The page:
Exquisitely designed in barbaric colors, the rugs of the Ojibway are true native art
MABEL CREWS RINGLANDApril151929
Exquisitely designed in barbaric colors, the rugs of the Ojibway are true native art
MABEL CREWS RINGLAND
WHEN starting on our summer adventure into the northland, we expected many joyous surprises, but we were not prepared to unearth, in the far hinterland, an exquisite native art. We had heard of Batchewana rugs and hoped to find a few of them, but it was primarily the marvelous fishing that brought us so far from home into the Lake Superior country of Ontario known as Algoma, the haunt of deer and moose, bear and wolf, wild goose and grouse and mammoth speckled trout. And such a country!
Algoma, as the name implies, the hidden, unknown, unspoiled land! Seldom does one see landscape so exactly as God made it, so pristine in its freshness, so sweet and crisp and unsullied, so altogether irresistible. That is, if you like to take your scenery straight, unadorned by gas stations, billboards and barbecues. One drives north from Sault Ste. Marie on a newly-made road that gives access to one of the greatest undeveloped areas of Canada, one of the few parts that has resisted the inroads of the white man and his civilization.
"DEFORE you are aware, you are plunged deep into virgin wilderness, the land of the Ojibway, far-famed by Longfellow as the Hiawatha country. This vast wooded stretch, with its towering virgin timber, extends along the east and north shores of Lake Superior—the mighty Gitche Gurnee of the poem — forming a territory a thousand miles wide, with the Turtle Mountains of Manitoba its western boundary. And the lords of this great hunting-ground were, until recent times, the warriors of the great Ojibway nation, to which Hiawatha the peacemaker belonged. In fact, it was on the present site of Sault Ste. Marie that the village of Pawiting, the home of Hiawatha, stood and the whole district is fairly steeped in legend and folk-lore relating to his life. Three hundred years ago, when Etienne Brule and Grenolle, the first white men to see the St. Marys Rapids and Lake Superior, landed at Pawiting in 1622, it was the sacred shrine of the Ojibways to which they made pilgrimages, and the rapids were the most sacred spot of all, for here they believed their ancestors had been created and the tribes blessed before they dispersed northward and westward around the lake.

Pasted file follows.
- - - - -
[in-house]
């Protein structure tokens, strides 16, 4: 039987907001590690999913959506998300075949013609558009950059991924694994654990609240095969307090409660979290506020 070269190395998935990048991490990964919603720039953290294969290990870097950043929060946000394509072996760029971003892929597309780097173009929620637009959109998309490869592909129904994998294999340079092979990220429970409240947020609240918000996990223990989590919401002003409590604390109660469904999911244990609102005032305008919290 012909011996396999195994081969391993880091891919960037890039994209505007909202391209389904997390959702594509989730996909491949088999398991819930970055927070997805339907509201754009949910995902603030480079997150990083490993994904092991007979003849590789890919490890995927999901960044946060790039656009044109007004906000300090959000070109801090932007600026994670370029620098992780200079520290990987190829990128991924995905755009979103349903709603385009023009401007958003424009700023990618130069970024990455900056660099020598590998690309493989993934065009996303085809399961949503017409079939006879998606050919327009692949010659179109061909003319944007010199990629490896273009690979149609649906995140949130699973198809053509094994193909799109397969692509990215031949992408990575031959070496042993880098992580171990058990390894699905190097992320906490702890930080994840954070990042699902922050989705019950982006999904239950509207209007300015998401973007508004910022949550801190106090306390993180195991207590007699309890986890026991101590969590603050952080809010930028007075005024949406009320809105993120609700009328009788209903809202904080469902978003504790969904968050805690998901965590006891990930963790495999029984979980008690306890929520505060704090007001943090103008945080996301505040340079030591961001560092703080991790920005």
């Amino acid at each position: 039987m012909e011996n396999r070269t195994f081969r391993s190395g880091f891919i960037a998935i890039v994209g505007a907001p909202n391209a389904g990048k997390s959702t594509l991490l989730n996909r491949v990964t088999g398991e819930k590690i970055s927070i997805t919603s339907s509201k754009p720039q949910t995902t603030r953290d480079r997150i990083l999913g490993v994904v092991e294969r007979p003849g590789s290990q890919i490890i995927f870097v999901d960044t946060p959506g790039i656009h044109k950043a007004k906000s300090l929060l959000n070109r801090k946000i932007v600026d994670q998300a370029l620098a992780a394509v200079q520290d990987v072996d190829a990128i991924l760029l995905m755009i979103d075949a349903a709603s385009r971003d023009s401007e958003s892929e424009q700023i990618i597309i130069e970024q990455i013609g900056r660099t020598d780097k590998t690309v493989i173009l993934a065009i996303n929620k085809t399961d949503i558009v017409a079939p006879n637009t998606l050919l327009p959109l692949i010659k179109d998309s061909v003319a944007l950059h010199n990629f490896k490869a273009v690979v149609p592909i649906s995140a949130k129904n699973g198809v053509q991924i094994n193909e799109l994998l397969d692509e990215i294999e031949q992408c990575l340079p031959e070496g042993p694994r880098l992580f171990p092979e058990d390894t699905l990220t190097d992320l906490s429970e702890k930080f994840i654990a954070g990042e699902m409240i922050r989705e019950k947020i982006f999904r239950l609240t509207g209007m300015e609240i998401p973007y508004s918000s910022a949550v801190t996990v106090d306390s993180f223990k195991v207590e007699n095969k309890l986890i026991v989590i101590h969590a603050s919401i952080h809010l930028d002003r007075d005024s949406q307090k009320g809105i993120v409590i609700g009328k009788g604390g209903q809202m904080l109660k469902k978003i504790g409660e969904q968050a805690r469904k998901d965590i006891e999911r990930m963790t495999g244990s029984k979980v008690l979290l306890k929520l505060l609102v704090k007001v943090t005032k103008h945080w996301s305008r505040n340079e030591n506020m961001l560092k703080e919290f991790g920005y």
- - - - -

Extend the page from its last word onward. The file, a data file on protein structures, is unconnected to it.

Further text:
It seems a far cry from those vivid days in the history of the Ojibway, the days of the tepee and the tomahawk, the war paint and the wampum, to the quiet little settlements here and there on the shores of Lake Superior, where the male descendants of these warlike aborigines now live in cosy log cabins and ply their peaceful trades of fishing and farming, of guiding and trapping, and the women their native arts. The colorful past with all its picturesque phases is gone, but to our delight we found it being recreated by the Indian women, in the Batchewana rugs that are at once so primitive and so beautiful.
Hooked rugs they are, to be sure, but quite unlike any hooked creations we ever saw before. The colors are often barbaric though never crude, dyed when necessary with grasses and roots, by native methods used for centuries. The materials used are a skilful combination of silk, cotton and wool rags, while the work is so perfectly done at times that one would declare it to be machine-made. But the significant thing is the total absence of conventional or commonplace designs. The rugs so ingeniously fashioned by the squaws during the long winter months, represent nothing but original, primitive and symbolic pictures portraying some features of everyday Indian life, some phase of the wild beauty of the country, some picturesque legend of long ago.
“Where do you get your designs?” I asked a quaint old woman who was busily working on a half-finished rug that already showed a couple of canoes, an encampment, and huge pots simmering over glowing fires.